Google's search algorithm is actually one of the world's worst kept secrets. PageRank, one of our allegedly "secret ingredients," is a formula that can be found in its entirety everywhere from academic journals to Wikipedia. We provide more information about our ranking signals than any other search engine. We operate a webmaster forum, provide tips and YouTube videos, and offer diagnostic tools that help websites identify problems.

Making our systems 100% transparent would not help users, but it would help the bad guys and spammers who try game the system. When you type "Nigeria" you probably want to learn about the country. You probably don't want to see a bunch of sites from folks offering to send you money . . . if you would only give them your bank account number!

We may be the world's most popular search engine, but at the end of the day our competition is literally just one click away. If we messed with results in a way that didn't serve our users' interests, they would and should simply go elsewhere—not just to other search engines like Bing, but to specialized sites like Amazon, eBay or Zillow. People are increasingly experiencing the Web through social networks like Facebook. And mobile and tablet apps are a newer alternative for accessing information. Search engines aren't the "gatekeepers" that critics claim. For example, according to the research firm Compete, Google is responsible for only 19% of traffic to WSJ.com.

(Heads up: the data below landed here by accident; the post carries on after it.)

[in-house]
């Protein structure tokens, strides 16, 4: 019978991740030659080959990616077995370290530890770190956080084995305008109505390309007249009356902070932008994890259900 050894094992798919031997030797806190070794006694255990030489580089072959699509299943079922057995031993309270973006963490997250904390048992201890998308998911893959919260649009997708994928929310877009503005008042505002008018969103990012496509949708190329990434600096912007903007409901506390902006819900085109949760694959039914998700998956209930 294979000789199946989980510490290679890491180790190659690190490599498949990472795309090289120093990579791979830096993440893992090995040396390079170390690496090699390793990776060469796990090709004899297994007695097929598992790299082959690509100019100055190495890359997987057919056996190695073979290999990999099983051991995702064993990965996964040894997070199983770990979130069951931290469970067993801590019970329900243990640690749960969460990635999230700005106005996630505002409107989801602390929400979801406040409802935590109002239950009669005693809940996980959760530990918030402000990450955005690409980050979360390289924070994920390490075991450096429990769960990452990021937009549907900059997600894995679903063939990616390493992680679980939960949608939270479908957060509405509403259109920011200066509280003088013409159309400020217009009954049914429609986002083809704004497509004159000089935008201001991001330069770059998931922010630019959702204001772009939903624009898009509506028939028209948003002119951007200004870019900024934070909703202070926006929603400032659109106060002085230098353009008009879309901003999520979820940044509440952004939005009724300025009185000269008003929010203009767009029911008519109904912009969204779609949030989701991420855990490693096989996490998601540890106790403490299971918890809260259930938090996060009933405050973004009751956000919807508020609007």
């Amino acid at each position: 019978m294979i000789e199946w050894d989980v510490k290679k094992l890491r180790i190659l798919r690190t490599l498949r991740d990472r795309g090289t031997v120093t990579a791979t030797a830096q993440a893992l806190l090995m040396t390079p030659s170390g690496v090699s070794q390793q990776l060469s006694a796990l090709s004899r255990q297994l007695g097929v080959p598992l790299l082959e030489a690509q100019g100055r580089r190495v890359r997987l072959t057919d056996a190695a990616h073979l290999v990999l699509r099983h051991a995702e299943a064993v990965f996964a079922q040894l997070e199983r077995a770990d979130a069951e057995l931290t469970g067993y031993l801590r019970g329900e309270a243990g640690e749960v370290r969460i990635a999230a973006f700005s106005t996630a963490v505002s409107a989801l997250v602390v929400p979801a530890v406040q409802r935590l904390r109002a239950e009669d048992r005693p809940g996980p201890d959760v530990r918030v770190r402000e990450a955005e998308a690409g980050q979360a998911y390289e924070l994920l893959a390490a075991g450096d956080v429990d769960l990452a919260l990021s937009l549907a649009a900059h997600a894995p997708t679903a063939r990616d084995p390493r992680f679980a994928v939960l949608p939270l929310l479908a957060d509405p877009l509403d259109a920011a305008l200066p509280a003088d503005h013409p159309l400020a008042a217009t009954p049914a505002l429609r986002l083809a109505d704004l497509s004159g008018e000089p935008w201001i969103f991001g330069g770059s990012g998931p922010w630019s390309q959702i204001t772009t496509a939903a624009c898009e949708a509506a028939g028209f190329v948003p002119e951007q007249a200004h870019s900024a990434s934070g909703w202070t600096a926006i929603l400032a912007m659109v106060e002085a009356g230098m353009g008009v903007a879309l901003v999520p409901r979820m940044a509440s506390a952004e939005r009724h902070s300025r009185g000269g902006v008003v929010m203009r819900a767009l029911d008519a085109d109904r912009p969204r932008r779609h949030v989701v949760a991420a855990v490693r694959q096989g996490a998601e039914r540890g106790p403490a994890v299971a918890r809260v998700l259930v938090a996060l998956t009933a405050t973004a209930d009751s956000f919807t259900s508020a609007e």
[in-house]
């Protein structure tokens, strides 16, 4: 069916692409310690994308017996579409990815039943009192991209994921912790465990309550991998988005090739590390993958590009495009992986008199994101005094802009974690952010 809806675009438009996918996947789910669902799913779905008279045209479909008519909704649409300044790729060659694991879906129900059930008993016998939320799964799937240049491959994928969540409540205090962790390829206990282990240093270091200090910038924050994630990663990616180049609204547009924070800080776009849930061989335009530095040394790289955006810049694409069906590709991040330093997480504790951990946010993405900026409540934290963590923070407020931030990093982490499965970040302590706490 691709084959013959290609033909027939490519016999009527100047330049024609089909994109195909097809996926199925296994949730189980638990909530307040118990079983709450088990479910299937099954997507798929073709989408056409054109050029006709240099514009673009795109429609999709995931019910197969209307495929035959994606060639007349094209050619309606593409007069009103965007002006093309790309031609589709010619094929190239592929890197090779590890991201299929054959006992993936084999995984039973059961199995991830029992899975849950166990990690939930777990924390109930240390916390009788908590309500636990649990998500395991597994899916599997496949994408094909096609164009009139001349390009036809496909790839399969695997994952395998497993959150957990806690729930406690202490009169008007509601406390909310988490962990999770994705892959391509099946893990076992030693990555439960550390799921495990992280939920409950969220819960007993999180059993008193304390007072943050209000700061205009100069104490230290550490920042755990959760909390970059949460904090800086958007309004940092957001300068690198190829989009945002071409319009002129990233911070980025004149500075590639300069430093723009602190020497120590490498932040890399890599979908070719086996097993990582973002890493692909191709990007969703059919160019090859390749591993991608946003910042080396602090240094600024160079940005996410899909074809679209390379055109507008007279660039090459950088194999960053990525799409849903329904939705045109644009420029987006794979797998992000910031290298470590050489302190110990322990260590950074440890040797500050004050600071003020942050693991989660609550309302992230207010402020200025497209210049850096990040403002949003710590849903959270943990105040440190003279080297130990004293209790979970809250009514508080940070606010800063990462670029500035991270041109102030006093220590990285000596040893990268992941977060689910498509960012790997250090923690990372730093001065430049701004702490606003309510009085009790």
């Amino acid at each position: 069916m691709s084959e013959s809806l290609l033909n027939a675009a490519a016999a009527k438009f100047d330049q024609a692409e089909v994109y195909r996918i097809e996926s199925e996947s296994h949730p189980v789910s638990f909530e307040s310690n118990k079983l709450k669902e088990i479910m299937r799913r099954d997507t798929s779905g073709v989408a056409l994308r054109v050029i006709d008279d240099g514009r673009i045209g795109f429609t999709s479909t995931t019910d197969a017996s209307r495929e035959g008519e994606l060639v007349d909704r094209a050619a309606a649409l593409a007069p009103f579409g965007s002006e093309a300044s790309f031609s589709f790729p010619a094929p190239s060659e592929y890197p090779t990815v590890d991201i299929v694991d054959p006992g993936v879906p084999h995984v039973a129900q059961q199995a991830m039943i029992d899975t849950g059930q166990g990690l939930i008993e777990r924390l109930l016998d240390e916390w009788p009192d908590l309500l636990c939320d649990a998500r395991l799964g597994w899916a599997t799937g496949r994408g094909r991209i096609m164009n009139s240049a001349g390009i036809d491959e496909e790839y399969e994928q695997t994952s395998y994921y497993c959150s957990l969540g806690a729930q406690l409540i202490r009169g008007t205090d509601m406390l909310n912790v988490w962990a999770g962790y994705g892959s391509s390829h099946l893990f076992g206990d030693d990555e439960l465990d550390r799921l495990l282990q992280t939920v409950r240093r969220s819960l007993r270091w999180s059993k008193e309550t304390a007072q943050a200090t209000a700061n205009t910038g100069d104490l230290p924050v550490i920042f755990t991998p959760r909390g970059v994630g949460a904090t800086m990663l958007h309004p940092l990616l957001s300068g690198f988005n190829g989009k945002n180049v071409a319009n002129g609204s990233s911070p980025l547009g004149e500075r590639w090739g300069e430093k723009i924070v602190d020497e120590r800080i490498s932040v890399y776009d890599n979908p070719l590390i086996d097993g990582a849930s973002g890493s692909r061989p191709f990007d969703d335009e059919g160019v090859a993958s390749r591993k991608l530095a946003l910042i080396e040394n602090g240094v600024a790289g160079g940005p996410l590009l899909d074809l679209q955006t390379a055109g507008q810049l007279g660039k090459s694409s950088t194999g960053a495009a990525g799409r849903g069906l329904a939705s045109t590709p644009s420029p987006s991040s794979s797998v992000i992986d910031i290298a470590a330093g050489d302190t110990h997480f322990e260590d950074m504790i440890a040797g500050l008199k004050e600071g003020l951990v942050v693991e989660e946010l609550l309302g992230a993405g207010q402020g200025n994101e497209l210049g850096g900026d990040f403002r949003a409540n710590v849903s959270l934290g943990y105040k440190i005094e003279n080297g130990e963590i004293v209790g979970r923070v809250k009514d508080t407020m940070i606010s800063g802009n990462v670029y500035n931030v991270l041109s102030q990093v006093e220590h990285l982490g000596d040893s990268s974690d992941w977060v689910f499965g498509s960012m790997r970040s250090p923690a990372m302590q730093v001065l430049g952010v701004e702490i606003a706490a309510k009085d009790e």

Investment and innovation are considered strong indicators of a competitive marketplace. Last week's launch of Google Instant was a big bet for us—both in terms of the complexity of the computer science and the huge demands it puts on our systems. Competition for eyeballs on the Web helps drive that risk-taking and innovation because consumers really do have the freedom to vote with their clicks and choose another search engine or website. In an industry focused on tough questions, that's clearly the right answer.

Mr. Singhal is a Google fellow who has worked in the field of search for over 15 years, first as an academic researcher and now as an engineer.

3 comments:

Technology Tester said...
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Ækta said...

Are you telling people what they want to hear or have you added a bit of spice in the search results, so they may gather more knowledge on a particular search topic?

Ækta said...

Are you Directing people towards what they want to hear or have you added a bit of spice in the search results, so they may gather more knowledge or expand their horizons on a particular search topic? I even think a good addition would be an opposite search result on certain searches so people realise the wide diversity of possible related websites. Could be added to an algorithm, relating to one out of every x listed. This would require a lot of expertise to formulate but the benefits would improve society knowledge over the short and long term. Maybe this comment relates to certain types of searches and obviously not all.